What is the problem and how much of a problem is it?

The year 1928 set the scene for one of the most significant public health milestones in history – the discovery of penicillin. Described as a wonder drug, the medical world rejoiced at what was hoped would be the decisive blow in the eternal battle between humans and infection. However, not long afterwards, it appeared that the bugs had fought back. In 1940, the first signs of antibiotic resistance became apparent, and by 1942, the spread of resistance was well documented.1

 Image. Bacteria grown in a laboratory2

 

 

 

 

 

 

 

“The rise of antimicrobial resistance is a global crisis, recognised as one of the greatest threats to health today… [it] is a slow-motion tsunami.”

        Dr Margaret Chan, then-Director General of the World Health Organization, 2016.3

Antimicrobial resistance (AMR) occurs when microorganisms – bacteria, fungi, viruses and parasites – change after being exposed to antimicrobial drugs (such as antibiotics, antifungals, antivirals, antimalarials and anthelmintics). Often, these microorganisms are referred to as ‘superbugs’.4

Alarmingly, it is estimated that around 2.4 million people could die from AMR in Europe, North America and Australia alone, between 2015-2050, if the status quo is maintained.5 AMR threatens all effective prevention and treatments of an ever-growing range of infections, and without effective antibiotics, major surgery and chemotherapy would become too risky. AMR is also an existential threat to efforts aimed at fighting three of the biggest infectious killers in the world – HIV/AIDS, tuberculosis and malaria.4

How did it come to this?

AMR occurs naturally over time, generally through genetic mutations. However, there are certain key drivers that have accelerated, and are continuing to accelerate, the process.4 These include:

  •       The overuse and misuse of antibiotics

The overuse and misuse of antibiotics are the leading cause of antibiotic resistance, which is the main form of AMR. When we take antibiotics, some bacteria die, but there may be some resistant bacteria that survive and multiply. The more we take antibiotics, the greater the chance bacteria have to develop resistance. In some parts of the world, the use of antibiotics is exceedingly high, resulting in high rates of resistance that can then be easily spread to other regions.6,7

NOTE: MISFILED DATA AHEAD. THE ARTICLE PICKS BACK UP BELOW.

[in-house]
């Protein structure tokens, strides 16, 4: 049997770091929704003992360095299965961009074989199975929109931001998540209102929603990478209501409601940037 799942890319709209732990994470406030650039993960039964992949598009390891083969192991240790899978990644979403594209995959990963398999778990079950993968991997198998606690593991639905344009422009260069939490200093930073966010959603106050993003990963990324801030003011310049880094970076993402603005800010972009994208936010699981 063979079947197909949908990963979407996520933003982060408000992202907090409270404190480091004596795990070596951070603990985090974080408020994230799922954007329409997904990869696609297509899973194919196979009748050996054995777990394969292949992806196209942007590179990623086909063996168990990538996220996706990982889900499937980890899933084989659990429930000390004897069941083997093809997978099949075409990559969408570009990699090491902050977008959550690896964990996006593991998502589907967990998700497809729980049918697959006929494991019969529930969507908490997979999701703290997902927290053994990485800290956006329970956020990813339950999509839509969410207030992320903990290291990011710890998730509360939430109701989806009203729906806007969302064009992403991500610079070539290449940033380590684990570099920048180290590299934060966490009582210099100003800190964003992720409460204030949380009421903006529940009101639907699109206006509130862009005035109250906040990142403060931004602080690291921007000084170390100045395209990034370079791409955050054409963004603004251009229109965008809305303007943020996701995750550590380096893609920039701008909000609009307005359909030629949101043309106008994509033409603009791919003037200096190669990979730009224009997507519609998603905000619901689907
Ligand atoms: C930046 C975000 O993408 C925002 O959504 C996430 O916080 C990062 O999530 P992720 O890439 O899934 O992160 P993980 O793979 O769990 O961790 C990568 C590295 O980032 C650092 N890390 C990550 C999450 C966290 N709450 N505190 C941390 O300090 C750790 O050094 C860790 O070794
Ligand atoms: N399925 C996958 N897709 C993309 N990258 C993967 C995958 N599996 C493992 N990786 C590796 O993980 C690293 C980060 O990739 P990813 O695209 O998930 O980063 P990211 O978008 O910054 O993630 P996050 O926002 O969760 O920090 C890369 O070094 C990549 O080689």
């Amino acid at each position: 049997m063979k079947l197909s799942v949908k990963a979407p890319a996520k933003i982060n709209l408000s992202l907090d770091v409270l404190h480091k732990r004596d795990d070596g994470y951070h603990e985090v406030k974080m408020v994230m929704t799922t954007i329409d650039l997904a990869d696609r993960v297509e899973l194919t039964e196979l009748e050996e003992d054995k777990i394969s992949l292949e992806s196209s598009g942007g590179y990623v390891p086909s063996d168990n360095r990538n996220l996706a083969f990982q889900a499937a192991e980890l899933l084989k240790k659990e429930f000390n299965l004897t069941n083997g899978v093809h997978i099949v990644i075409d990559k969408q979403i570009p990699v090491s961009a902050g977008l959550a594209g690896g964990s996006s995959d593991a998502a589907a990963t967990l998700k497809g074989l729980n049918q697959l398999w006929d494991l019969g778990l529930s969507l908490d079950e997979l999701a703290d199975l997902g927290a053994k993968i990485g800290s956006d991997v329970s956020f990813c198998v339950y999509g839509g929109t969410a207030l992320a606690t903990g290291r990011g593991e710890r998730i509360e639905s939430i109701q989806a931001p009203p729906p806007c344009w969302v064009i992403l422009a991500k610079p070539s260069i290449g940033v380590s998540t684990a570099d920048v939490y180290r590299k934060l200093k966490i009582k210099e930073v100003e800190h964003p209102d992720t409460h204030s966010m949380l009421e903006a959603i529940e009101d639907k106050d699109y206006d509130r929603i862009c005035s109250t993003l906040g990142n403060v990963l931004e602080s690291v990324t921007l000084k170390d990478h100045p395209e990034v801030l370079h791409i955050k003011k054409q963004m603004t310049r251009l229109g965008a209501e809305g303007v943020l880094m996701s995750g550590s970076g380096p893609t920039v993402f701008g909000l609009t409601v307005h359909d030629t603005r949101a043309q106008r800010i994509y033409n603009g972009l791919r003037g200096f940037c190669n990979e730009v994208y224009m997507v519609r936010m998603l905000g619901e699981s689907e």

A key driver of the overuse and misuse of antibiotics in Australia is the fact that they are overprescribed. In 2017 for instance, more than 26 million prescriptions for antimicrobials were issued, and in many cases, these were prescribed for conditions in which there is no evidence of benefit (e.g. using antibiotics for the flu).8

  •     Poor sanitation and hygiene in healthcare settings

Poor sanitation and hygiene practices in healthcare settings can increase the spread of drug-resistant microorganisms, which can lead to prolonged illness and length of hospitalisation for infected patients. Such practices ultimately increase the need for antibiotics, as patients might need to be treated for infections that are entirely preventable.7 Alarmingly, 1 in 10 adult patients with acute illness, develop a healthcare-associated infection when in hospital, with a high number of these resulting from drug-resistant microorganisms.9

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What exactly is the ‘golden staph’ superbug?

  • Antimicrobial usage in food production

Uncontrolled use of antibiotics for the control and treatment of disease in livestock, as well as for growth stimulation purposes, is a significant driver of AMR. This can affect humans through the consumption of poorly cooked foods, as well as through the consumption of food crops contaminated by livestock faeces. Resistance can also be spread directly to those in contact with the animals.10